FIG. 7 shows the results of a micellar flood test in a heterogeneous five-spot model also made from biporous filtros slabs. In this case the model was pretreated with a high molecular weight, polyacrylamide polymer prior to micellar flooding. This treatment was conducted through the well which was later converted to a producer. A polymer slug of about 18% pore volume was injected and displaced through the model into the interwell area from this well. Micellar flooding was conducted through the second well, which was the injector for the micellar flood sequence. In this case the tertiary oil recovery by micellar flooding was 75% of the oil left behind after waterflooding and only 8.7% final oil saturation was left in the model. This, the high recovery efficiency and the high volumetric sweep efficiency are demonstrated by the higher tertiary oil recovery and the lower final oil saturation after flooding. The producing oil cut 36 was also considerably higher in the case where the model was pretreaed with polymer injection. In this second test, leading oil cuts were greater than 50% and considerable initial production was at oil cuts around 70% and 75%. The cumulative tertiary oil recovery curve 38 shows that the final tertiary oil recovery is at about 75% in this test.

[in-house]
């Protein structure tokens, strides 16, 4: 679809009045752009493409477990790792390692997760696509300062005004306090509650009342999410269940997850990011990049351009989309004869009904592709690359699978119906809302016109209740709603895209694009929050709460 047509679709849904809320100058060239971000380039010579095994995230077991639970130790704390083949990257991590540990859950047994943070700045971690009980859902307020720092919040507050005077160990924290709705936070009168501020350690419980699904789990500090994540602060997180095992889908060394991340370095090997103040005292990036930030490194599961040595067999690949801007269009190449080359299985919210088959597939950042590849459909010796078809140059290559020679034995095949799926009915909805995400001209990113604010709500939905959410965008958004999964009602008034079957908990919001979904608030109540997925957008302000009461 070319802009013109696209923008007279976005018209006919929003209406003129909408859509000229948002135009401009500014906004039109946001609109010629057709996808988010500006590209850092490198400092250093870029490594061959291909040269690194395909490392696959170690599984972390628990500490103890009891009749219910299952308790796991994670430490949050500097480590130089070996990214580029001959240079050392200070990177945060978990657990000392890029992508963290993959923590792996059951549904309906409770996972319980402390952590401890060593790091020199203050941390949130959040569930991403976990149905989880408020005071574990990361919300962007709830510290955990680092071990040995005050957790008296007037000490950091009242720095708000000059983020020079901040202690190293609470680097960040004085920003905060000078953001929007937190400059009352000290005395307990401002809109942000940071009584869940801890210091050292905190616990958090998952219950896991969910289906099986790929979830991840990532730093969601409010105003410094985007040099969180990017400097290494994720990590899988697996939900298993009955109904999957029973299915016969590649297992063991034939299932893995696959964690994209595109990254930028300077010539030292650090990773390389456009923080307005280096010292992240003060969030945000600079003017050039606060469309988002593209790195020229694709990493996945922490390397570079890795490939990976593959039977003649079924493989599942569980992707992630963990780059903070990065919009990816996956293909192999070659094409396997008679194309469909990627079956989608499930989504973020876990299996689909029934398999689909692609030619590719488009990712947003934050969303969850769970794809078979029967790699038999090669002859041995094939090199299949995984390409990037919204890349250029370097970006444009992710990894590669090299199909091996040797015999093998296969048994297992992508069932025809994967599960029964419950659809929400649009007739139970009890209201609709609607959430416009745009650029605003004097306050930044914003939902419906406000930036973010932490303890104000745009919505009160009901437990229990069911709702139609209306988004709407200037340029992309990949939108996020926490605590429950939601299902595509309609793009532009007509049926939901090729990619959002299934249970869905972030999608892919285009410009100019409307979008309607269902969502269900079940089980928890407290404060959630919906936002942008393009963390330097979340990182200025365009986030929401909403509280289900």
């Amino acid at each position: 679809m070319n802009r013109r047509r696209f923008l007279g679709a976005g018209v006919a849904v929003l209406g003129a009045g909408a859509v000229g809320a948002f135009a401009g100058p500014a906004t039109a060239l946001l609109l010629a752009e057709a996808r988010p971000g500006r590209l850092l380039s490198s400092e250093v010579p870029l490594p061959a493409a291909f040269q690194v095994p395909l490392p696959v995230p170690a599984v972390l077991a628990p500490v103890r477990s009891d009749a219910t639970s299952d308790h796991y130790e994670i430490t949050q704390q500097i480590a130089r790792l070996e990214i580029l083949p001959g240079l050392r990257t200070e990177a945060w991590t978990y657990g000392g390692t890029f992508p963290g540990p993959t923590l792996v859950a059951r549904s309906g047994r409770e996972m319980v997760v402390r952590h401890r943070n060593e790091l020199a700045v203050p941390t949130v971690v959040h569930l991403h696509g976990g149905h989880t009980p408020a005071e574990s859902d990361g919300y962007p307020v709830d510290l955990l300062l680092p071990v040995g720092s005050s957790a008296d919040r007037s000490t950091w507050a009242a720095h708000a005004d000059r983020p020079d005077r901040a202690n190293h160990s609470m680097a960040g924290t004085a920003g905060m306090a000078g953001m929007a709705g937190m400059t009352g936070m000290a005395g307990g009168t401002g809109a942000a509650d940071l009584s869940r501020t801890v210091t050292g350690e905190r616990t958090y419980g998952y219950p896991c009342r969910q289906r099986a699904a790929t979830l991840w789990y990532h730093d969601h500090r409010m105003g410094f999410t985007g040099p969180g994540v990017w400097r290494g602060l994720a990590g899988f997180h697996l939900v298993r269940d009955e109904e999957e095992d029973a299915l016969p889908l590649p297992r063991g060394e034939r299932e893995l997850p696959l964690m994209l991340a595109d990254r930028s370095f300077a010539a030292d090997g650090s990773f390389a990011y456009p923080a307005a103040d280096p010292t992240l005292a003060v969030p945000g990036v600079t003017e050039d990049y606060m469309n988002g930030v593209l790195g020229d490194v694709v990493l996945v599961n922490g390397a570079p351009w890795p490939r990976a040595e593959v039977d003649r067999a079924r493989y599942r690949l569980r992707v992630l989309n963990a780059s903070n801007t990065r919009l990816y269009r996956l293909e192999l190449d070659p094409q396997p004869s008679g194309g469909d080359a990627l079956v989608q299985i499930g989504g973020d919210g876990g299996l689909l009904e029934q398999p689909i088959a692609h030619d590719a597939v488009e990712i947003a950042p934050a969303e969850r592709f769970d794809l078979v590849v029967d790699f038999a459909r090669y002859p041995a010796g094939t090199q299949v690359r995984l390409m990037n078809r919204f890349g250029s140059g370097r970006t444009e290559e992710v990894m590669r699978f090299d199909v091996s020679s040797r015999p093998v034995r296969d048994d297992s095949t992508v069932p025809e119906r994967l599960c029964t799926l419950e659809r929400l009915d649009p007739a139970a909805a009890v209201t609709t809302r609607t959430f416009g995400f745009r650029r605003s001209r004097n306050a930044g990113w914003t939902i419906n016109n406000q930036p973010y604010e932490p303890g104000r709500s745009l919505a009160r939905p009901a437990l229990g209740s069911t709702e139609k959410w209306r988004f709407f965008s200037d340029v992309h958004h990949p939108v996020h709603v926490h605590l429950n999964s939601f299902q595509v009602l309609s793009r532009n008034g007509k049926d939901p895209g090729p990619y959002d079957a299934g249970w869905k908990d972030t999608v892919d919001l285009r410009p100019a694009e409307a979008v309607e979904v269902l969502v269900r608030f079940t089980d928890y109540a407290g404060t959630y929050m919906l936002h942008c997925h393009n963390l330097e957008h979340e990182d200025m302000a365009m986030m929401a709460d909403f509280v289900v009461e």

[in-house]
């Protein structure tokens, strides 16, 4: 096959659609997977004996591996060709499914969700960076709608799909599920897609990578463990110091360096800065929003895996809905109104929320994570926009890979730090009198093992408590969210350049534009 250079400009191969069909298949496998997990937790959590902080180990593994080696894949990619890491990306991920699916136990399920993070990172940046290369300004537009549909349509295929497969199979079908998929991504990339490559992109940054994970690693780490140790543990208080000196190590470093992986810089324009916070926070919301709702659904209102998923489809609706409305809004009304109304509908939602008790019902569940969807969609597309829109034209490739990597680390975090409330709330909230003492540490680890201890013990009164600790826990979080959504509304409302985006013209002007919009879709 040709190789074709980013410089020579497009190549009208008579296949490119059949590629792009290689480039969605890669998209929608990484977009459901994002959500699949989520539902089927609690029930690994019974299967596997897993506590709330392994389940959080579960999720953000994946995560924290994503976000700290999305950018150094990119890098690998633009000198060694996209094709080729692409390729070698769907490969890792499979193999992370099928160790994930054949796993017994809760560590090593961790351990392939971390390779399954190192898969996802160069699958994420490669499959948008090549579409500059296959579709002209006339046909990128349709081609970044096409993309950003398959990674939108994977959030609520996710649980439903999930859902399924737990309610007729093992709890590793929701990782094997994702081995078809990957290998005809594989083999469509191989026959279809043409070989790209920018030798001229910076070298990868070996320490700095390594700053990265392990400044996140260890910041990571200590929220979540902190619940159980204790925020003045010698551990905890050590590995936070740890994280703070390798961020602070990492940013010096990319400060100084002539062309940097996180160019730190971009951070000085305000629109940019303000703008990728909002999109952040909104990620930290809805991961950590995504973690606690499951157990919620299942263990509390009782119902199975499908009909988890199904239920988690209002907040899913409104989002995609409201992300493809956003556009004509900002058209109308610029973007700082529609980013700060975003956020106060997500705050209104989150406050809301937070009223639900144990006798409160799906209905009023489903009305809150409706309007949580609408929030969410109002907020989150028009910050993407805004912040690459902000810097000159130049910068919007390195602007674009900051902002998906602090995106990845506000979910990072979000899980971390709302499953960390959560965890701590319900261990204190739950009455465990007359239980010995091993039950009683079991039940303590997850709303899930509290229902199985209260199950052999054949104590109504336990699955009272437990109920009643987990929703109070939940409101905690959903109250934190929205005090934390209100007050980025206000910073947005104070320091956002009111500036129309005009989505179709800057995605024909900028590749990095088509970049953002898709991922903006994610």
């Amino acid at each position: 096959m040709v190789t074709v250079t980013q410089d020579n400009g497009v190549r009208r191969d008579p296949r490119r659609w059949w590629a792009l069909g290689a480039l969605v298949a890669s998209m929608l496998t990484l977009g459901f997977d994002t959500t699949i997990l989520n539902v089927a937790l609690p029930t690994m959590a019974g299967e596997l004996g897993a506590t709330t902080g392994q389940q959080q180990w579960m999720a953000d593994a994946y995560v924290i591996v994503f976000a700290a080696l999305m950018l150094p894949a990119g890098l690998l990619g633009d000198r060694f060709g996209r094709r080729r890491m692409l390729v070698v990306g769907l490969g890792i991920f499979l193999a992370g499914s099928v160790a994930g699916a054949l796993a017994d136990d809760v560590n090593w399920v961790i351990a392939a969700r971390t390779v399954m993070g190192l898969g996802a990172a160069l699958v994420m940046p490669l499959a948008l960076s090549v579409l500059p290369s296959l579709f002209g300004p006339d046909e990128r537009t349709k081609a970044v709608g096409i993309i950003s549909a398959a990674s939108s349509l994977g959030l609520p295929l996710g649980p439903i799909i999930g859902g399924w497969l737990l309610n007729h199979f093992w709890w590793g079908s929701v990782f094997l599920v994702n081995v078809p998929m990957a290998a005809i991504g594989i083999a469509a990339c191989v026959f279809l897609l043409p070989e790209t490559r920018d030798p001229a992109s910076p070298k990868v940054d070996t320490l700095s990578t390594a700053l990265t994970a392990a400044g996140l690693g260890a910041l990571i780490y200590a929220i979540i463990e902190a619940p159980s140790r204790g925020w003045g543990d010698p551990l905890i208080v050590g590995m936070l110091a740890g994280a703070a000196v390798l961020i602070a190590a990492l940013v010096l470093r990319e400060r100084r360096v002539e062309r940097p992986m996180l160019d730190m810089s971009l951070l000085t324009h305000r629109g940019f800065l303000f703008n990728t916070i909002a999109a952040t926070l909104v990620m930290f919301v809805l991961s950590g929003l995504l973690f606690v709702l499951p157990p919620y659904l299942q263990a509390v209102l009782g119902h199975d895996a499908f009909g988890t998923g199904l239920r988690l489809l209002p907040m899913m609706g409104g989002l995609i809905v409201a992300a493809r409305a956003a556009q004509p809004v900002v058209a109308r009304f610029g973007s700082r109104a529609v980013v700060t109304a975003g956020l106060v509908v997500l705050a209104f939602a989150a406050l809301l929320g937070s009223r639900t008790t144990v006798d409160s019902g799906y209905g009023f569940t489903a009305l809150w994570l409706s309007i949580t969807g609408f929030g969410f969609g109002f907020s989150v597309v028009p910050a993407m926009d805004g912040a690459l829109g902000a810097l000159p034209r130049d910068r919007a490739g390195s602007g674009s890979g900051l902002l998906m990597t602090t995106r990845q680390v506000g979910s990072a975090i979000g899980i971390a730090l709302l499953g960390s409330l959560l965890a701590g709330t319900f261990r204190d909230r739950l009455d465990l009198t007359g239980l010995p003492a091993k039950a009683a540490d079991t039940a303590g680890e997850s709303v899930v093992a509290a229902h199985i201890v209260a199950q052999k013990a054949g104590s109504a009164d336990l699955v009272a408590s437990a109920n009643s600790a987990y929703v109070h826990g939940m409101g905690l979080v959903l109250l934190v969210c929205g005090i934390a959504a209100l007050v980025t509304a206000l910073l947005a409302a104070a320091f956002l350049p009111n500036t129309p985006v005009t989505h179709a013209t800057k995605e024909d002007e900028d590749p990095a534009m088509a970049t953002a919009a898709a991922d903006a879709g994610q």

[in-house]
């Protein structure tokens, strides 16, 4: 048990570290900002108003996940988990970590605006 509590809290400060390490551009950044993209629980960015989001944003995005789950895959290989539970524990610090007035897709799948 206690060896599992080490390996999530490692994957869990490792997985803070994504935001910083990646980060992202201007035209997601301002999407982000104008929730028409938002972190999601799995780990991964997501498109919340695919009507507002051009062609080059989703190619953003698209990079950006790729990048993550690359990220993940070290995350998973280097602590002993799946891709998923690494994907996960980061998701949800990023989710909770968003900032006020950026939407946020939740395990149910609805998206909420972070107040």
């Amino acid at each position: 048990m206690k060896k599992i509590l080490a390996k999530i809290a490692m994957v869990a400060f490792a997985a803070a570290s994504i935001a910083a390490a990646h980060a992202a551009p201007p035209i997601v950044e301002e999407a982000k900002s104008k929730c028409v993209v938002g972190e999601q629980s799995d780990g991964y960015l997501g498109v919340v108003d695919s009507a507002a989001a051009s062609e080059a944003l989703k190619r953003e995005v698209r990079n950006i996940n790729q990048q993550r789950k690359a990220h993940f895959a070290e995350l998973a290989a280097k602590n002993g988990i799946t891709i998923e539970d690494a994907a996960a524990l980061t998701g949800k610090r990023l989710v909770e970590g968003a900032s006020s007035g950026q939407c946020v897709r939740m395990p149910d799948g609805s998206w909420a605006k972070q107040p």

The results of these tests just described are summarized in TABLE I.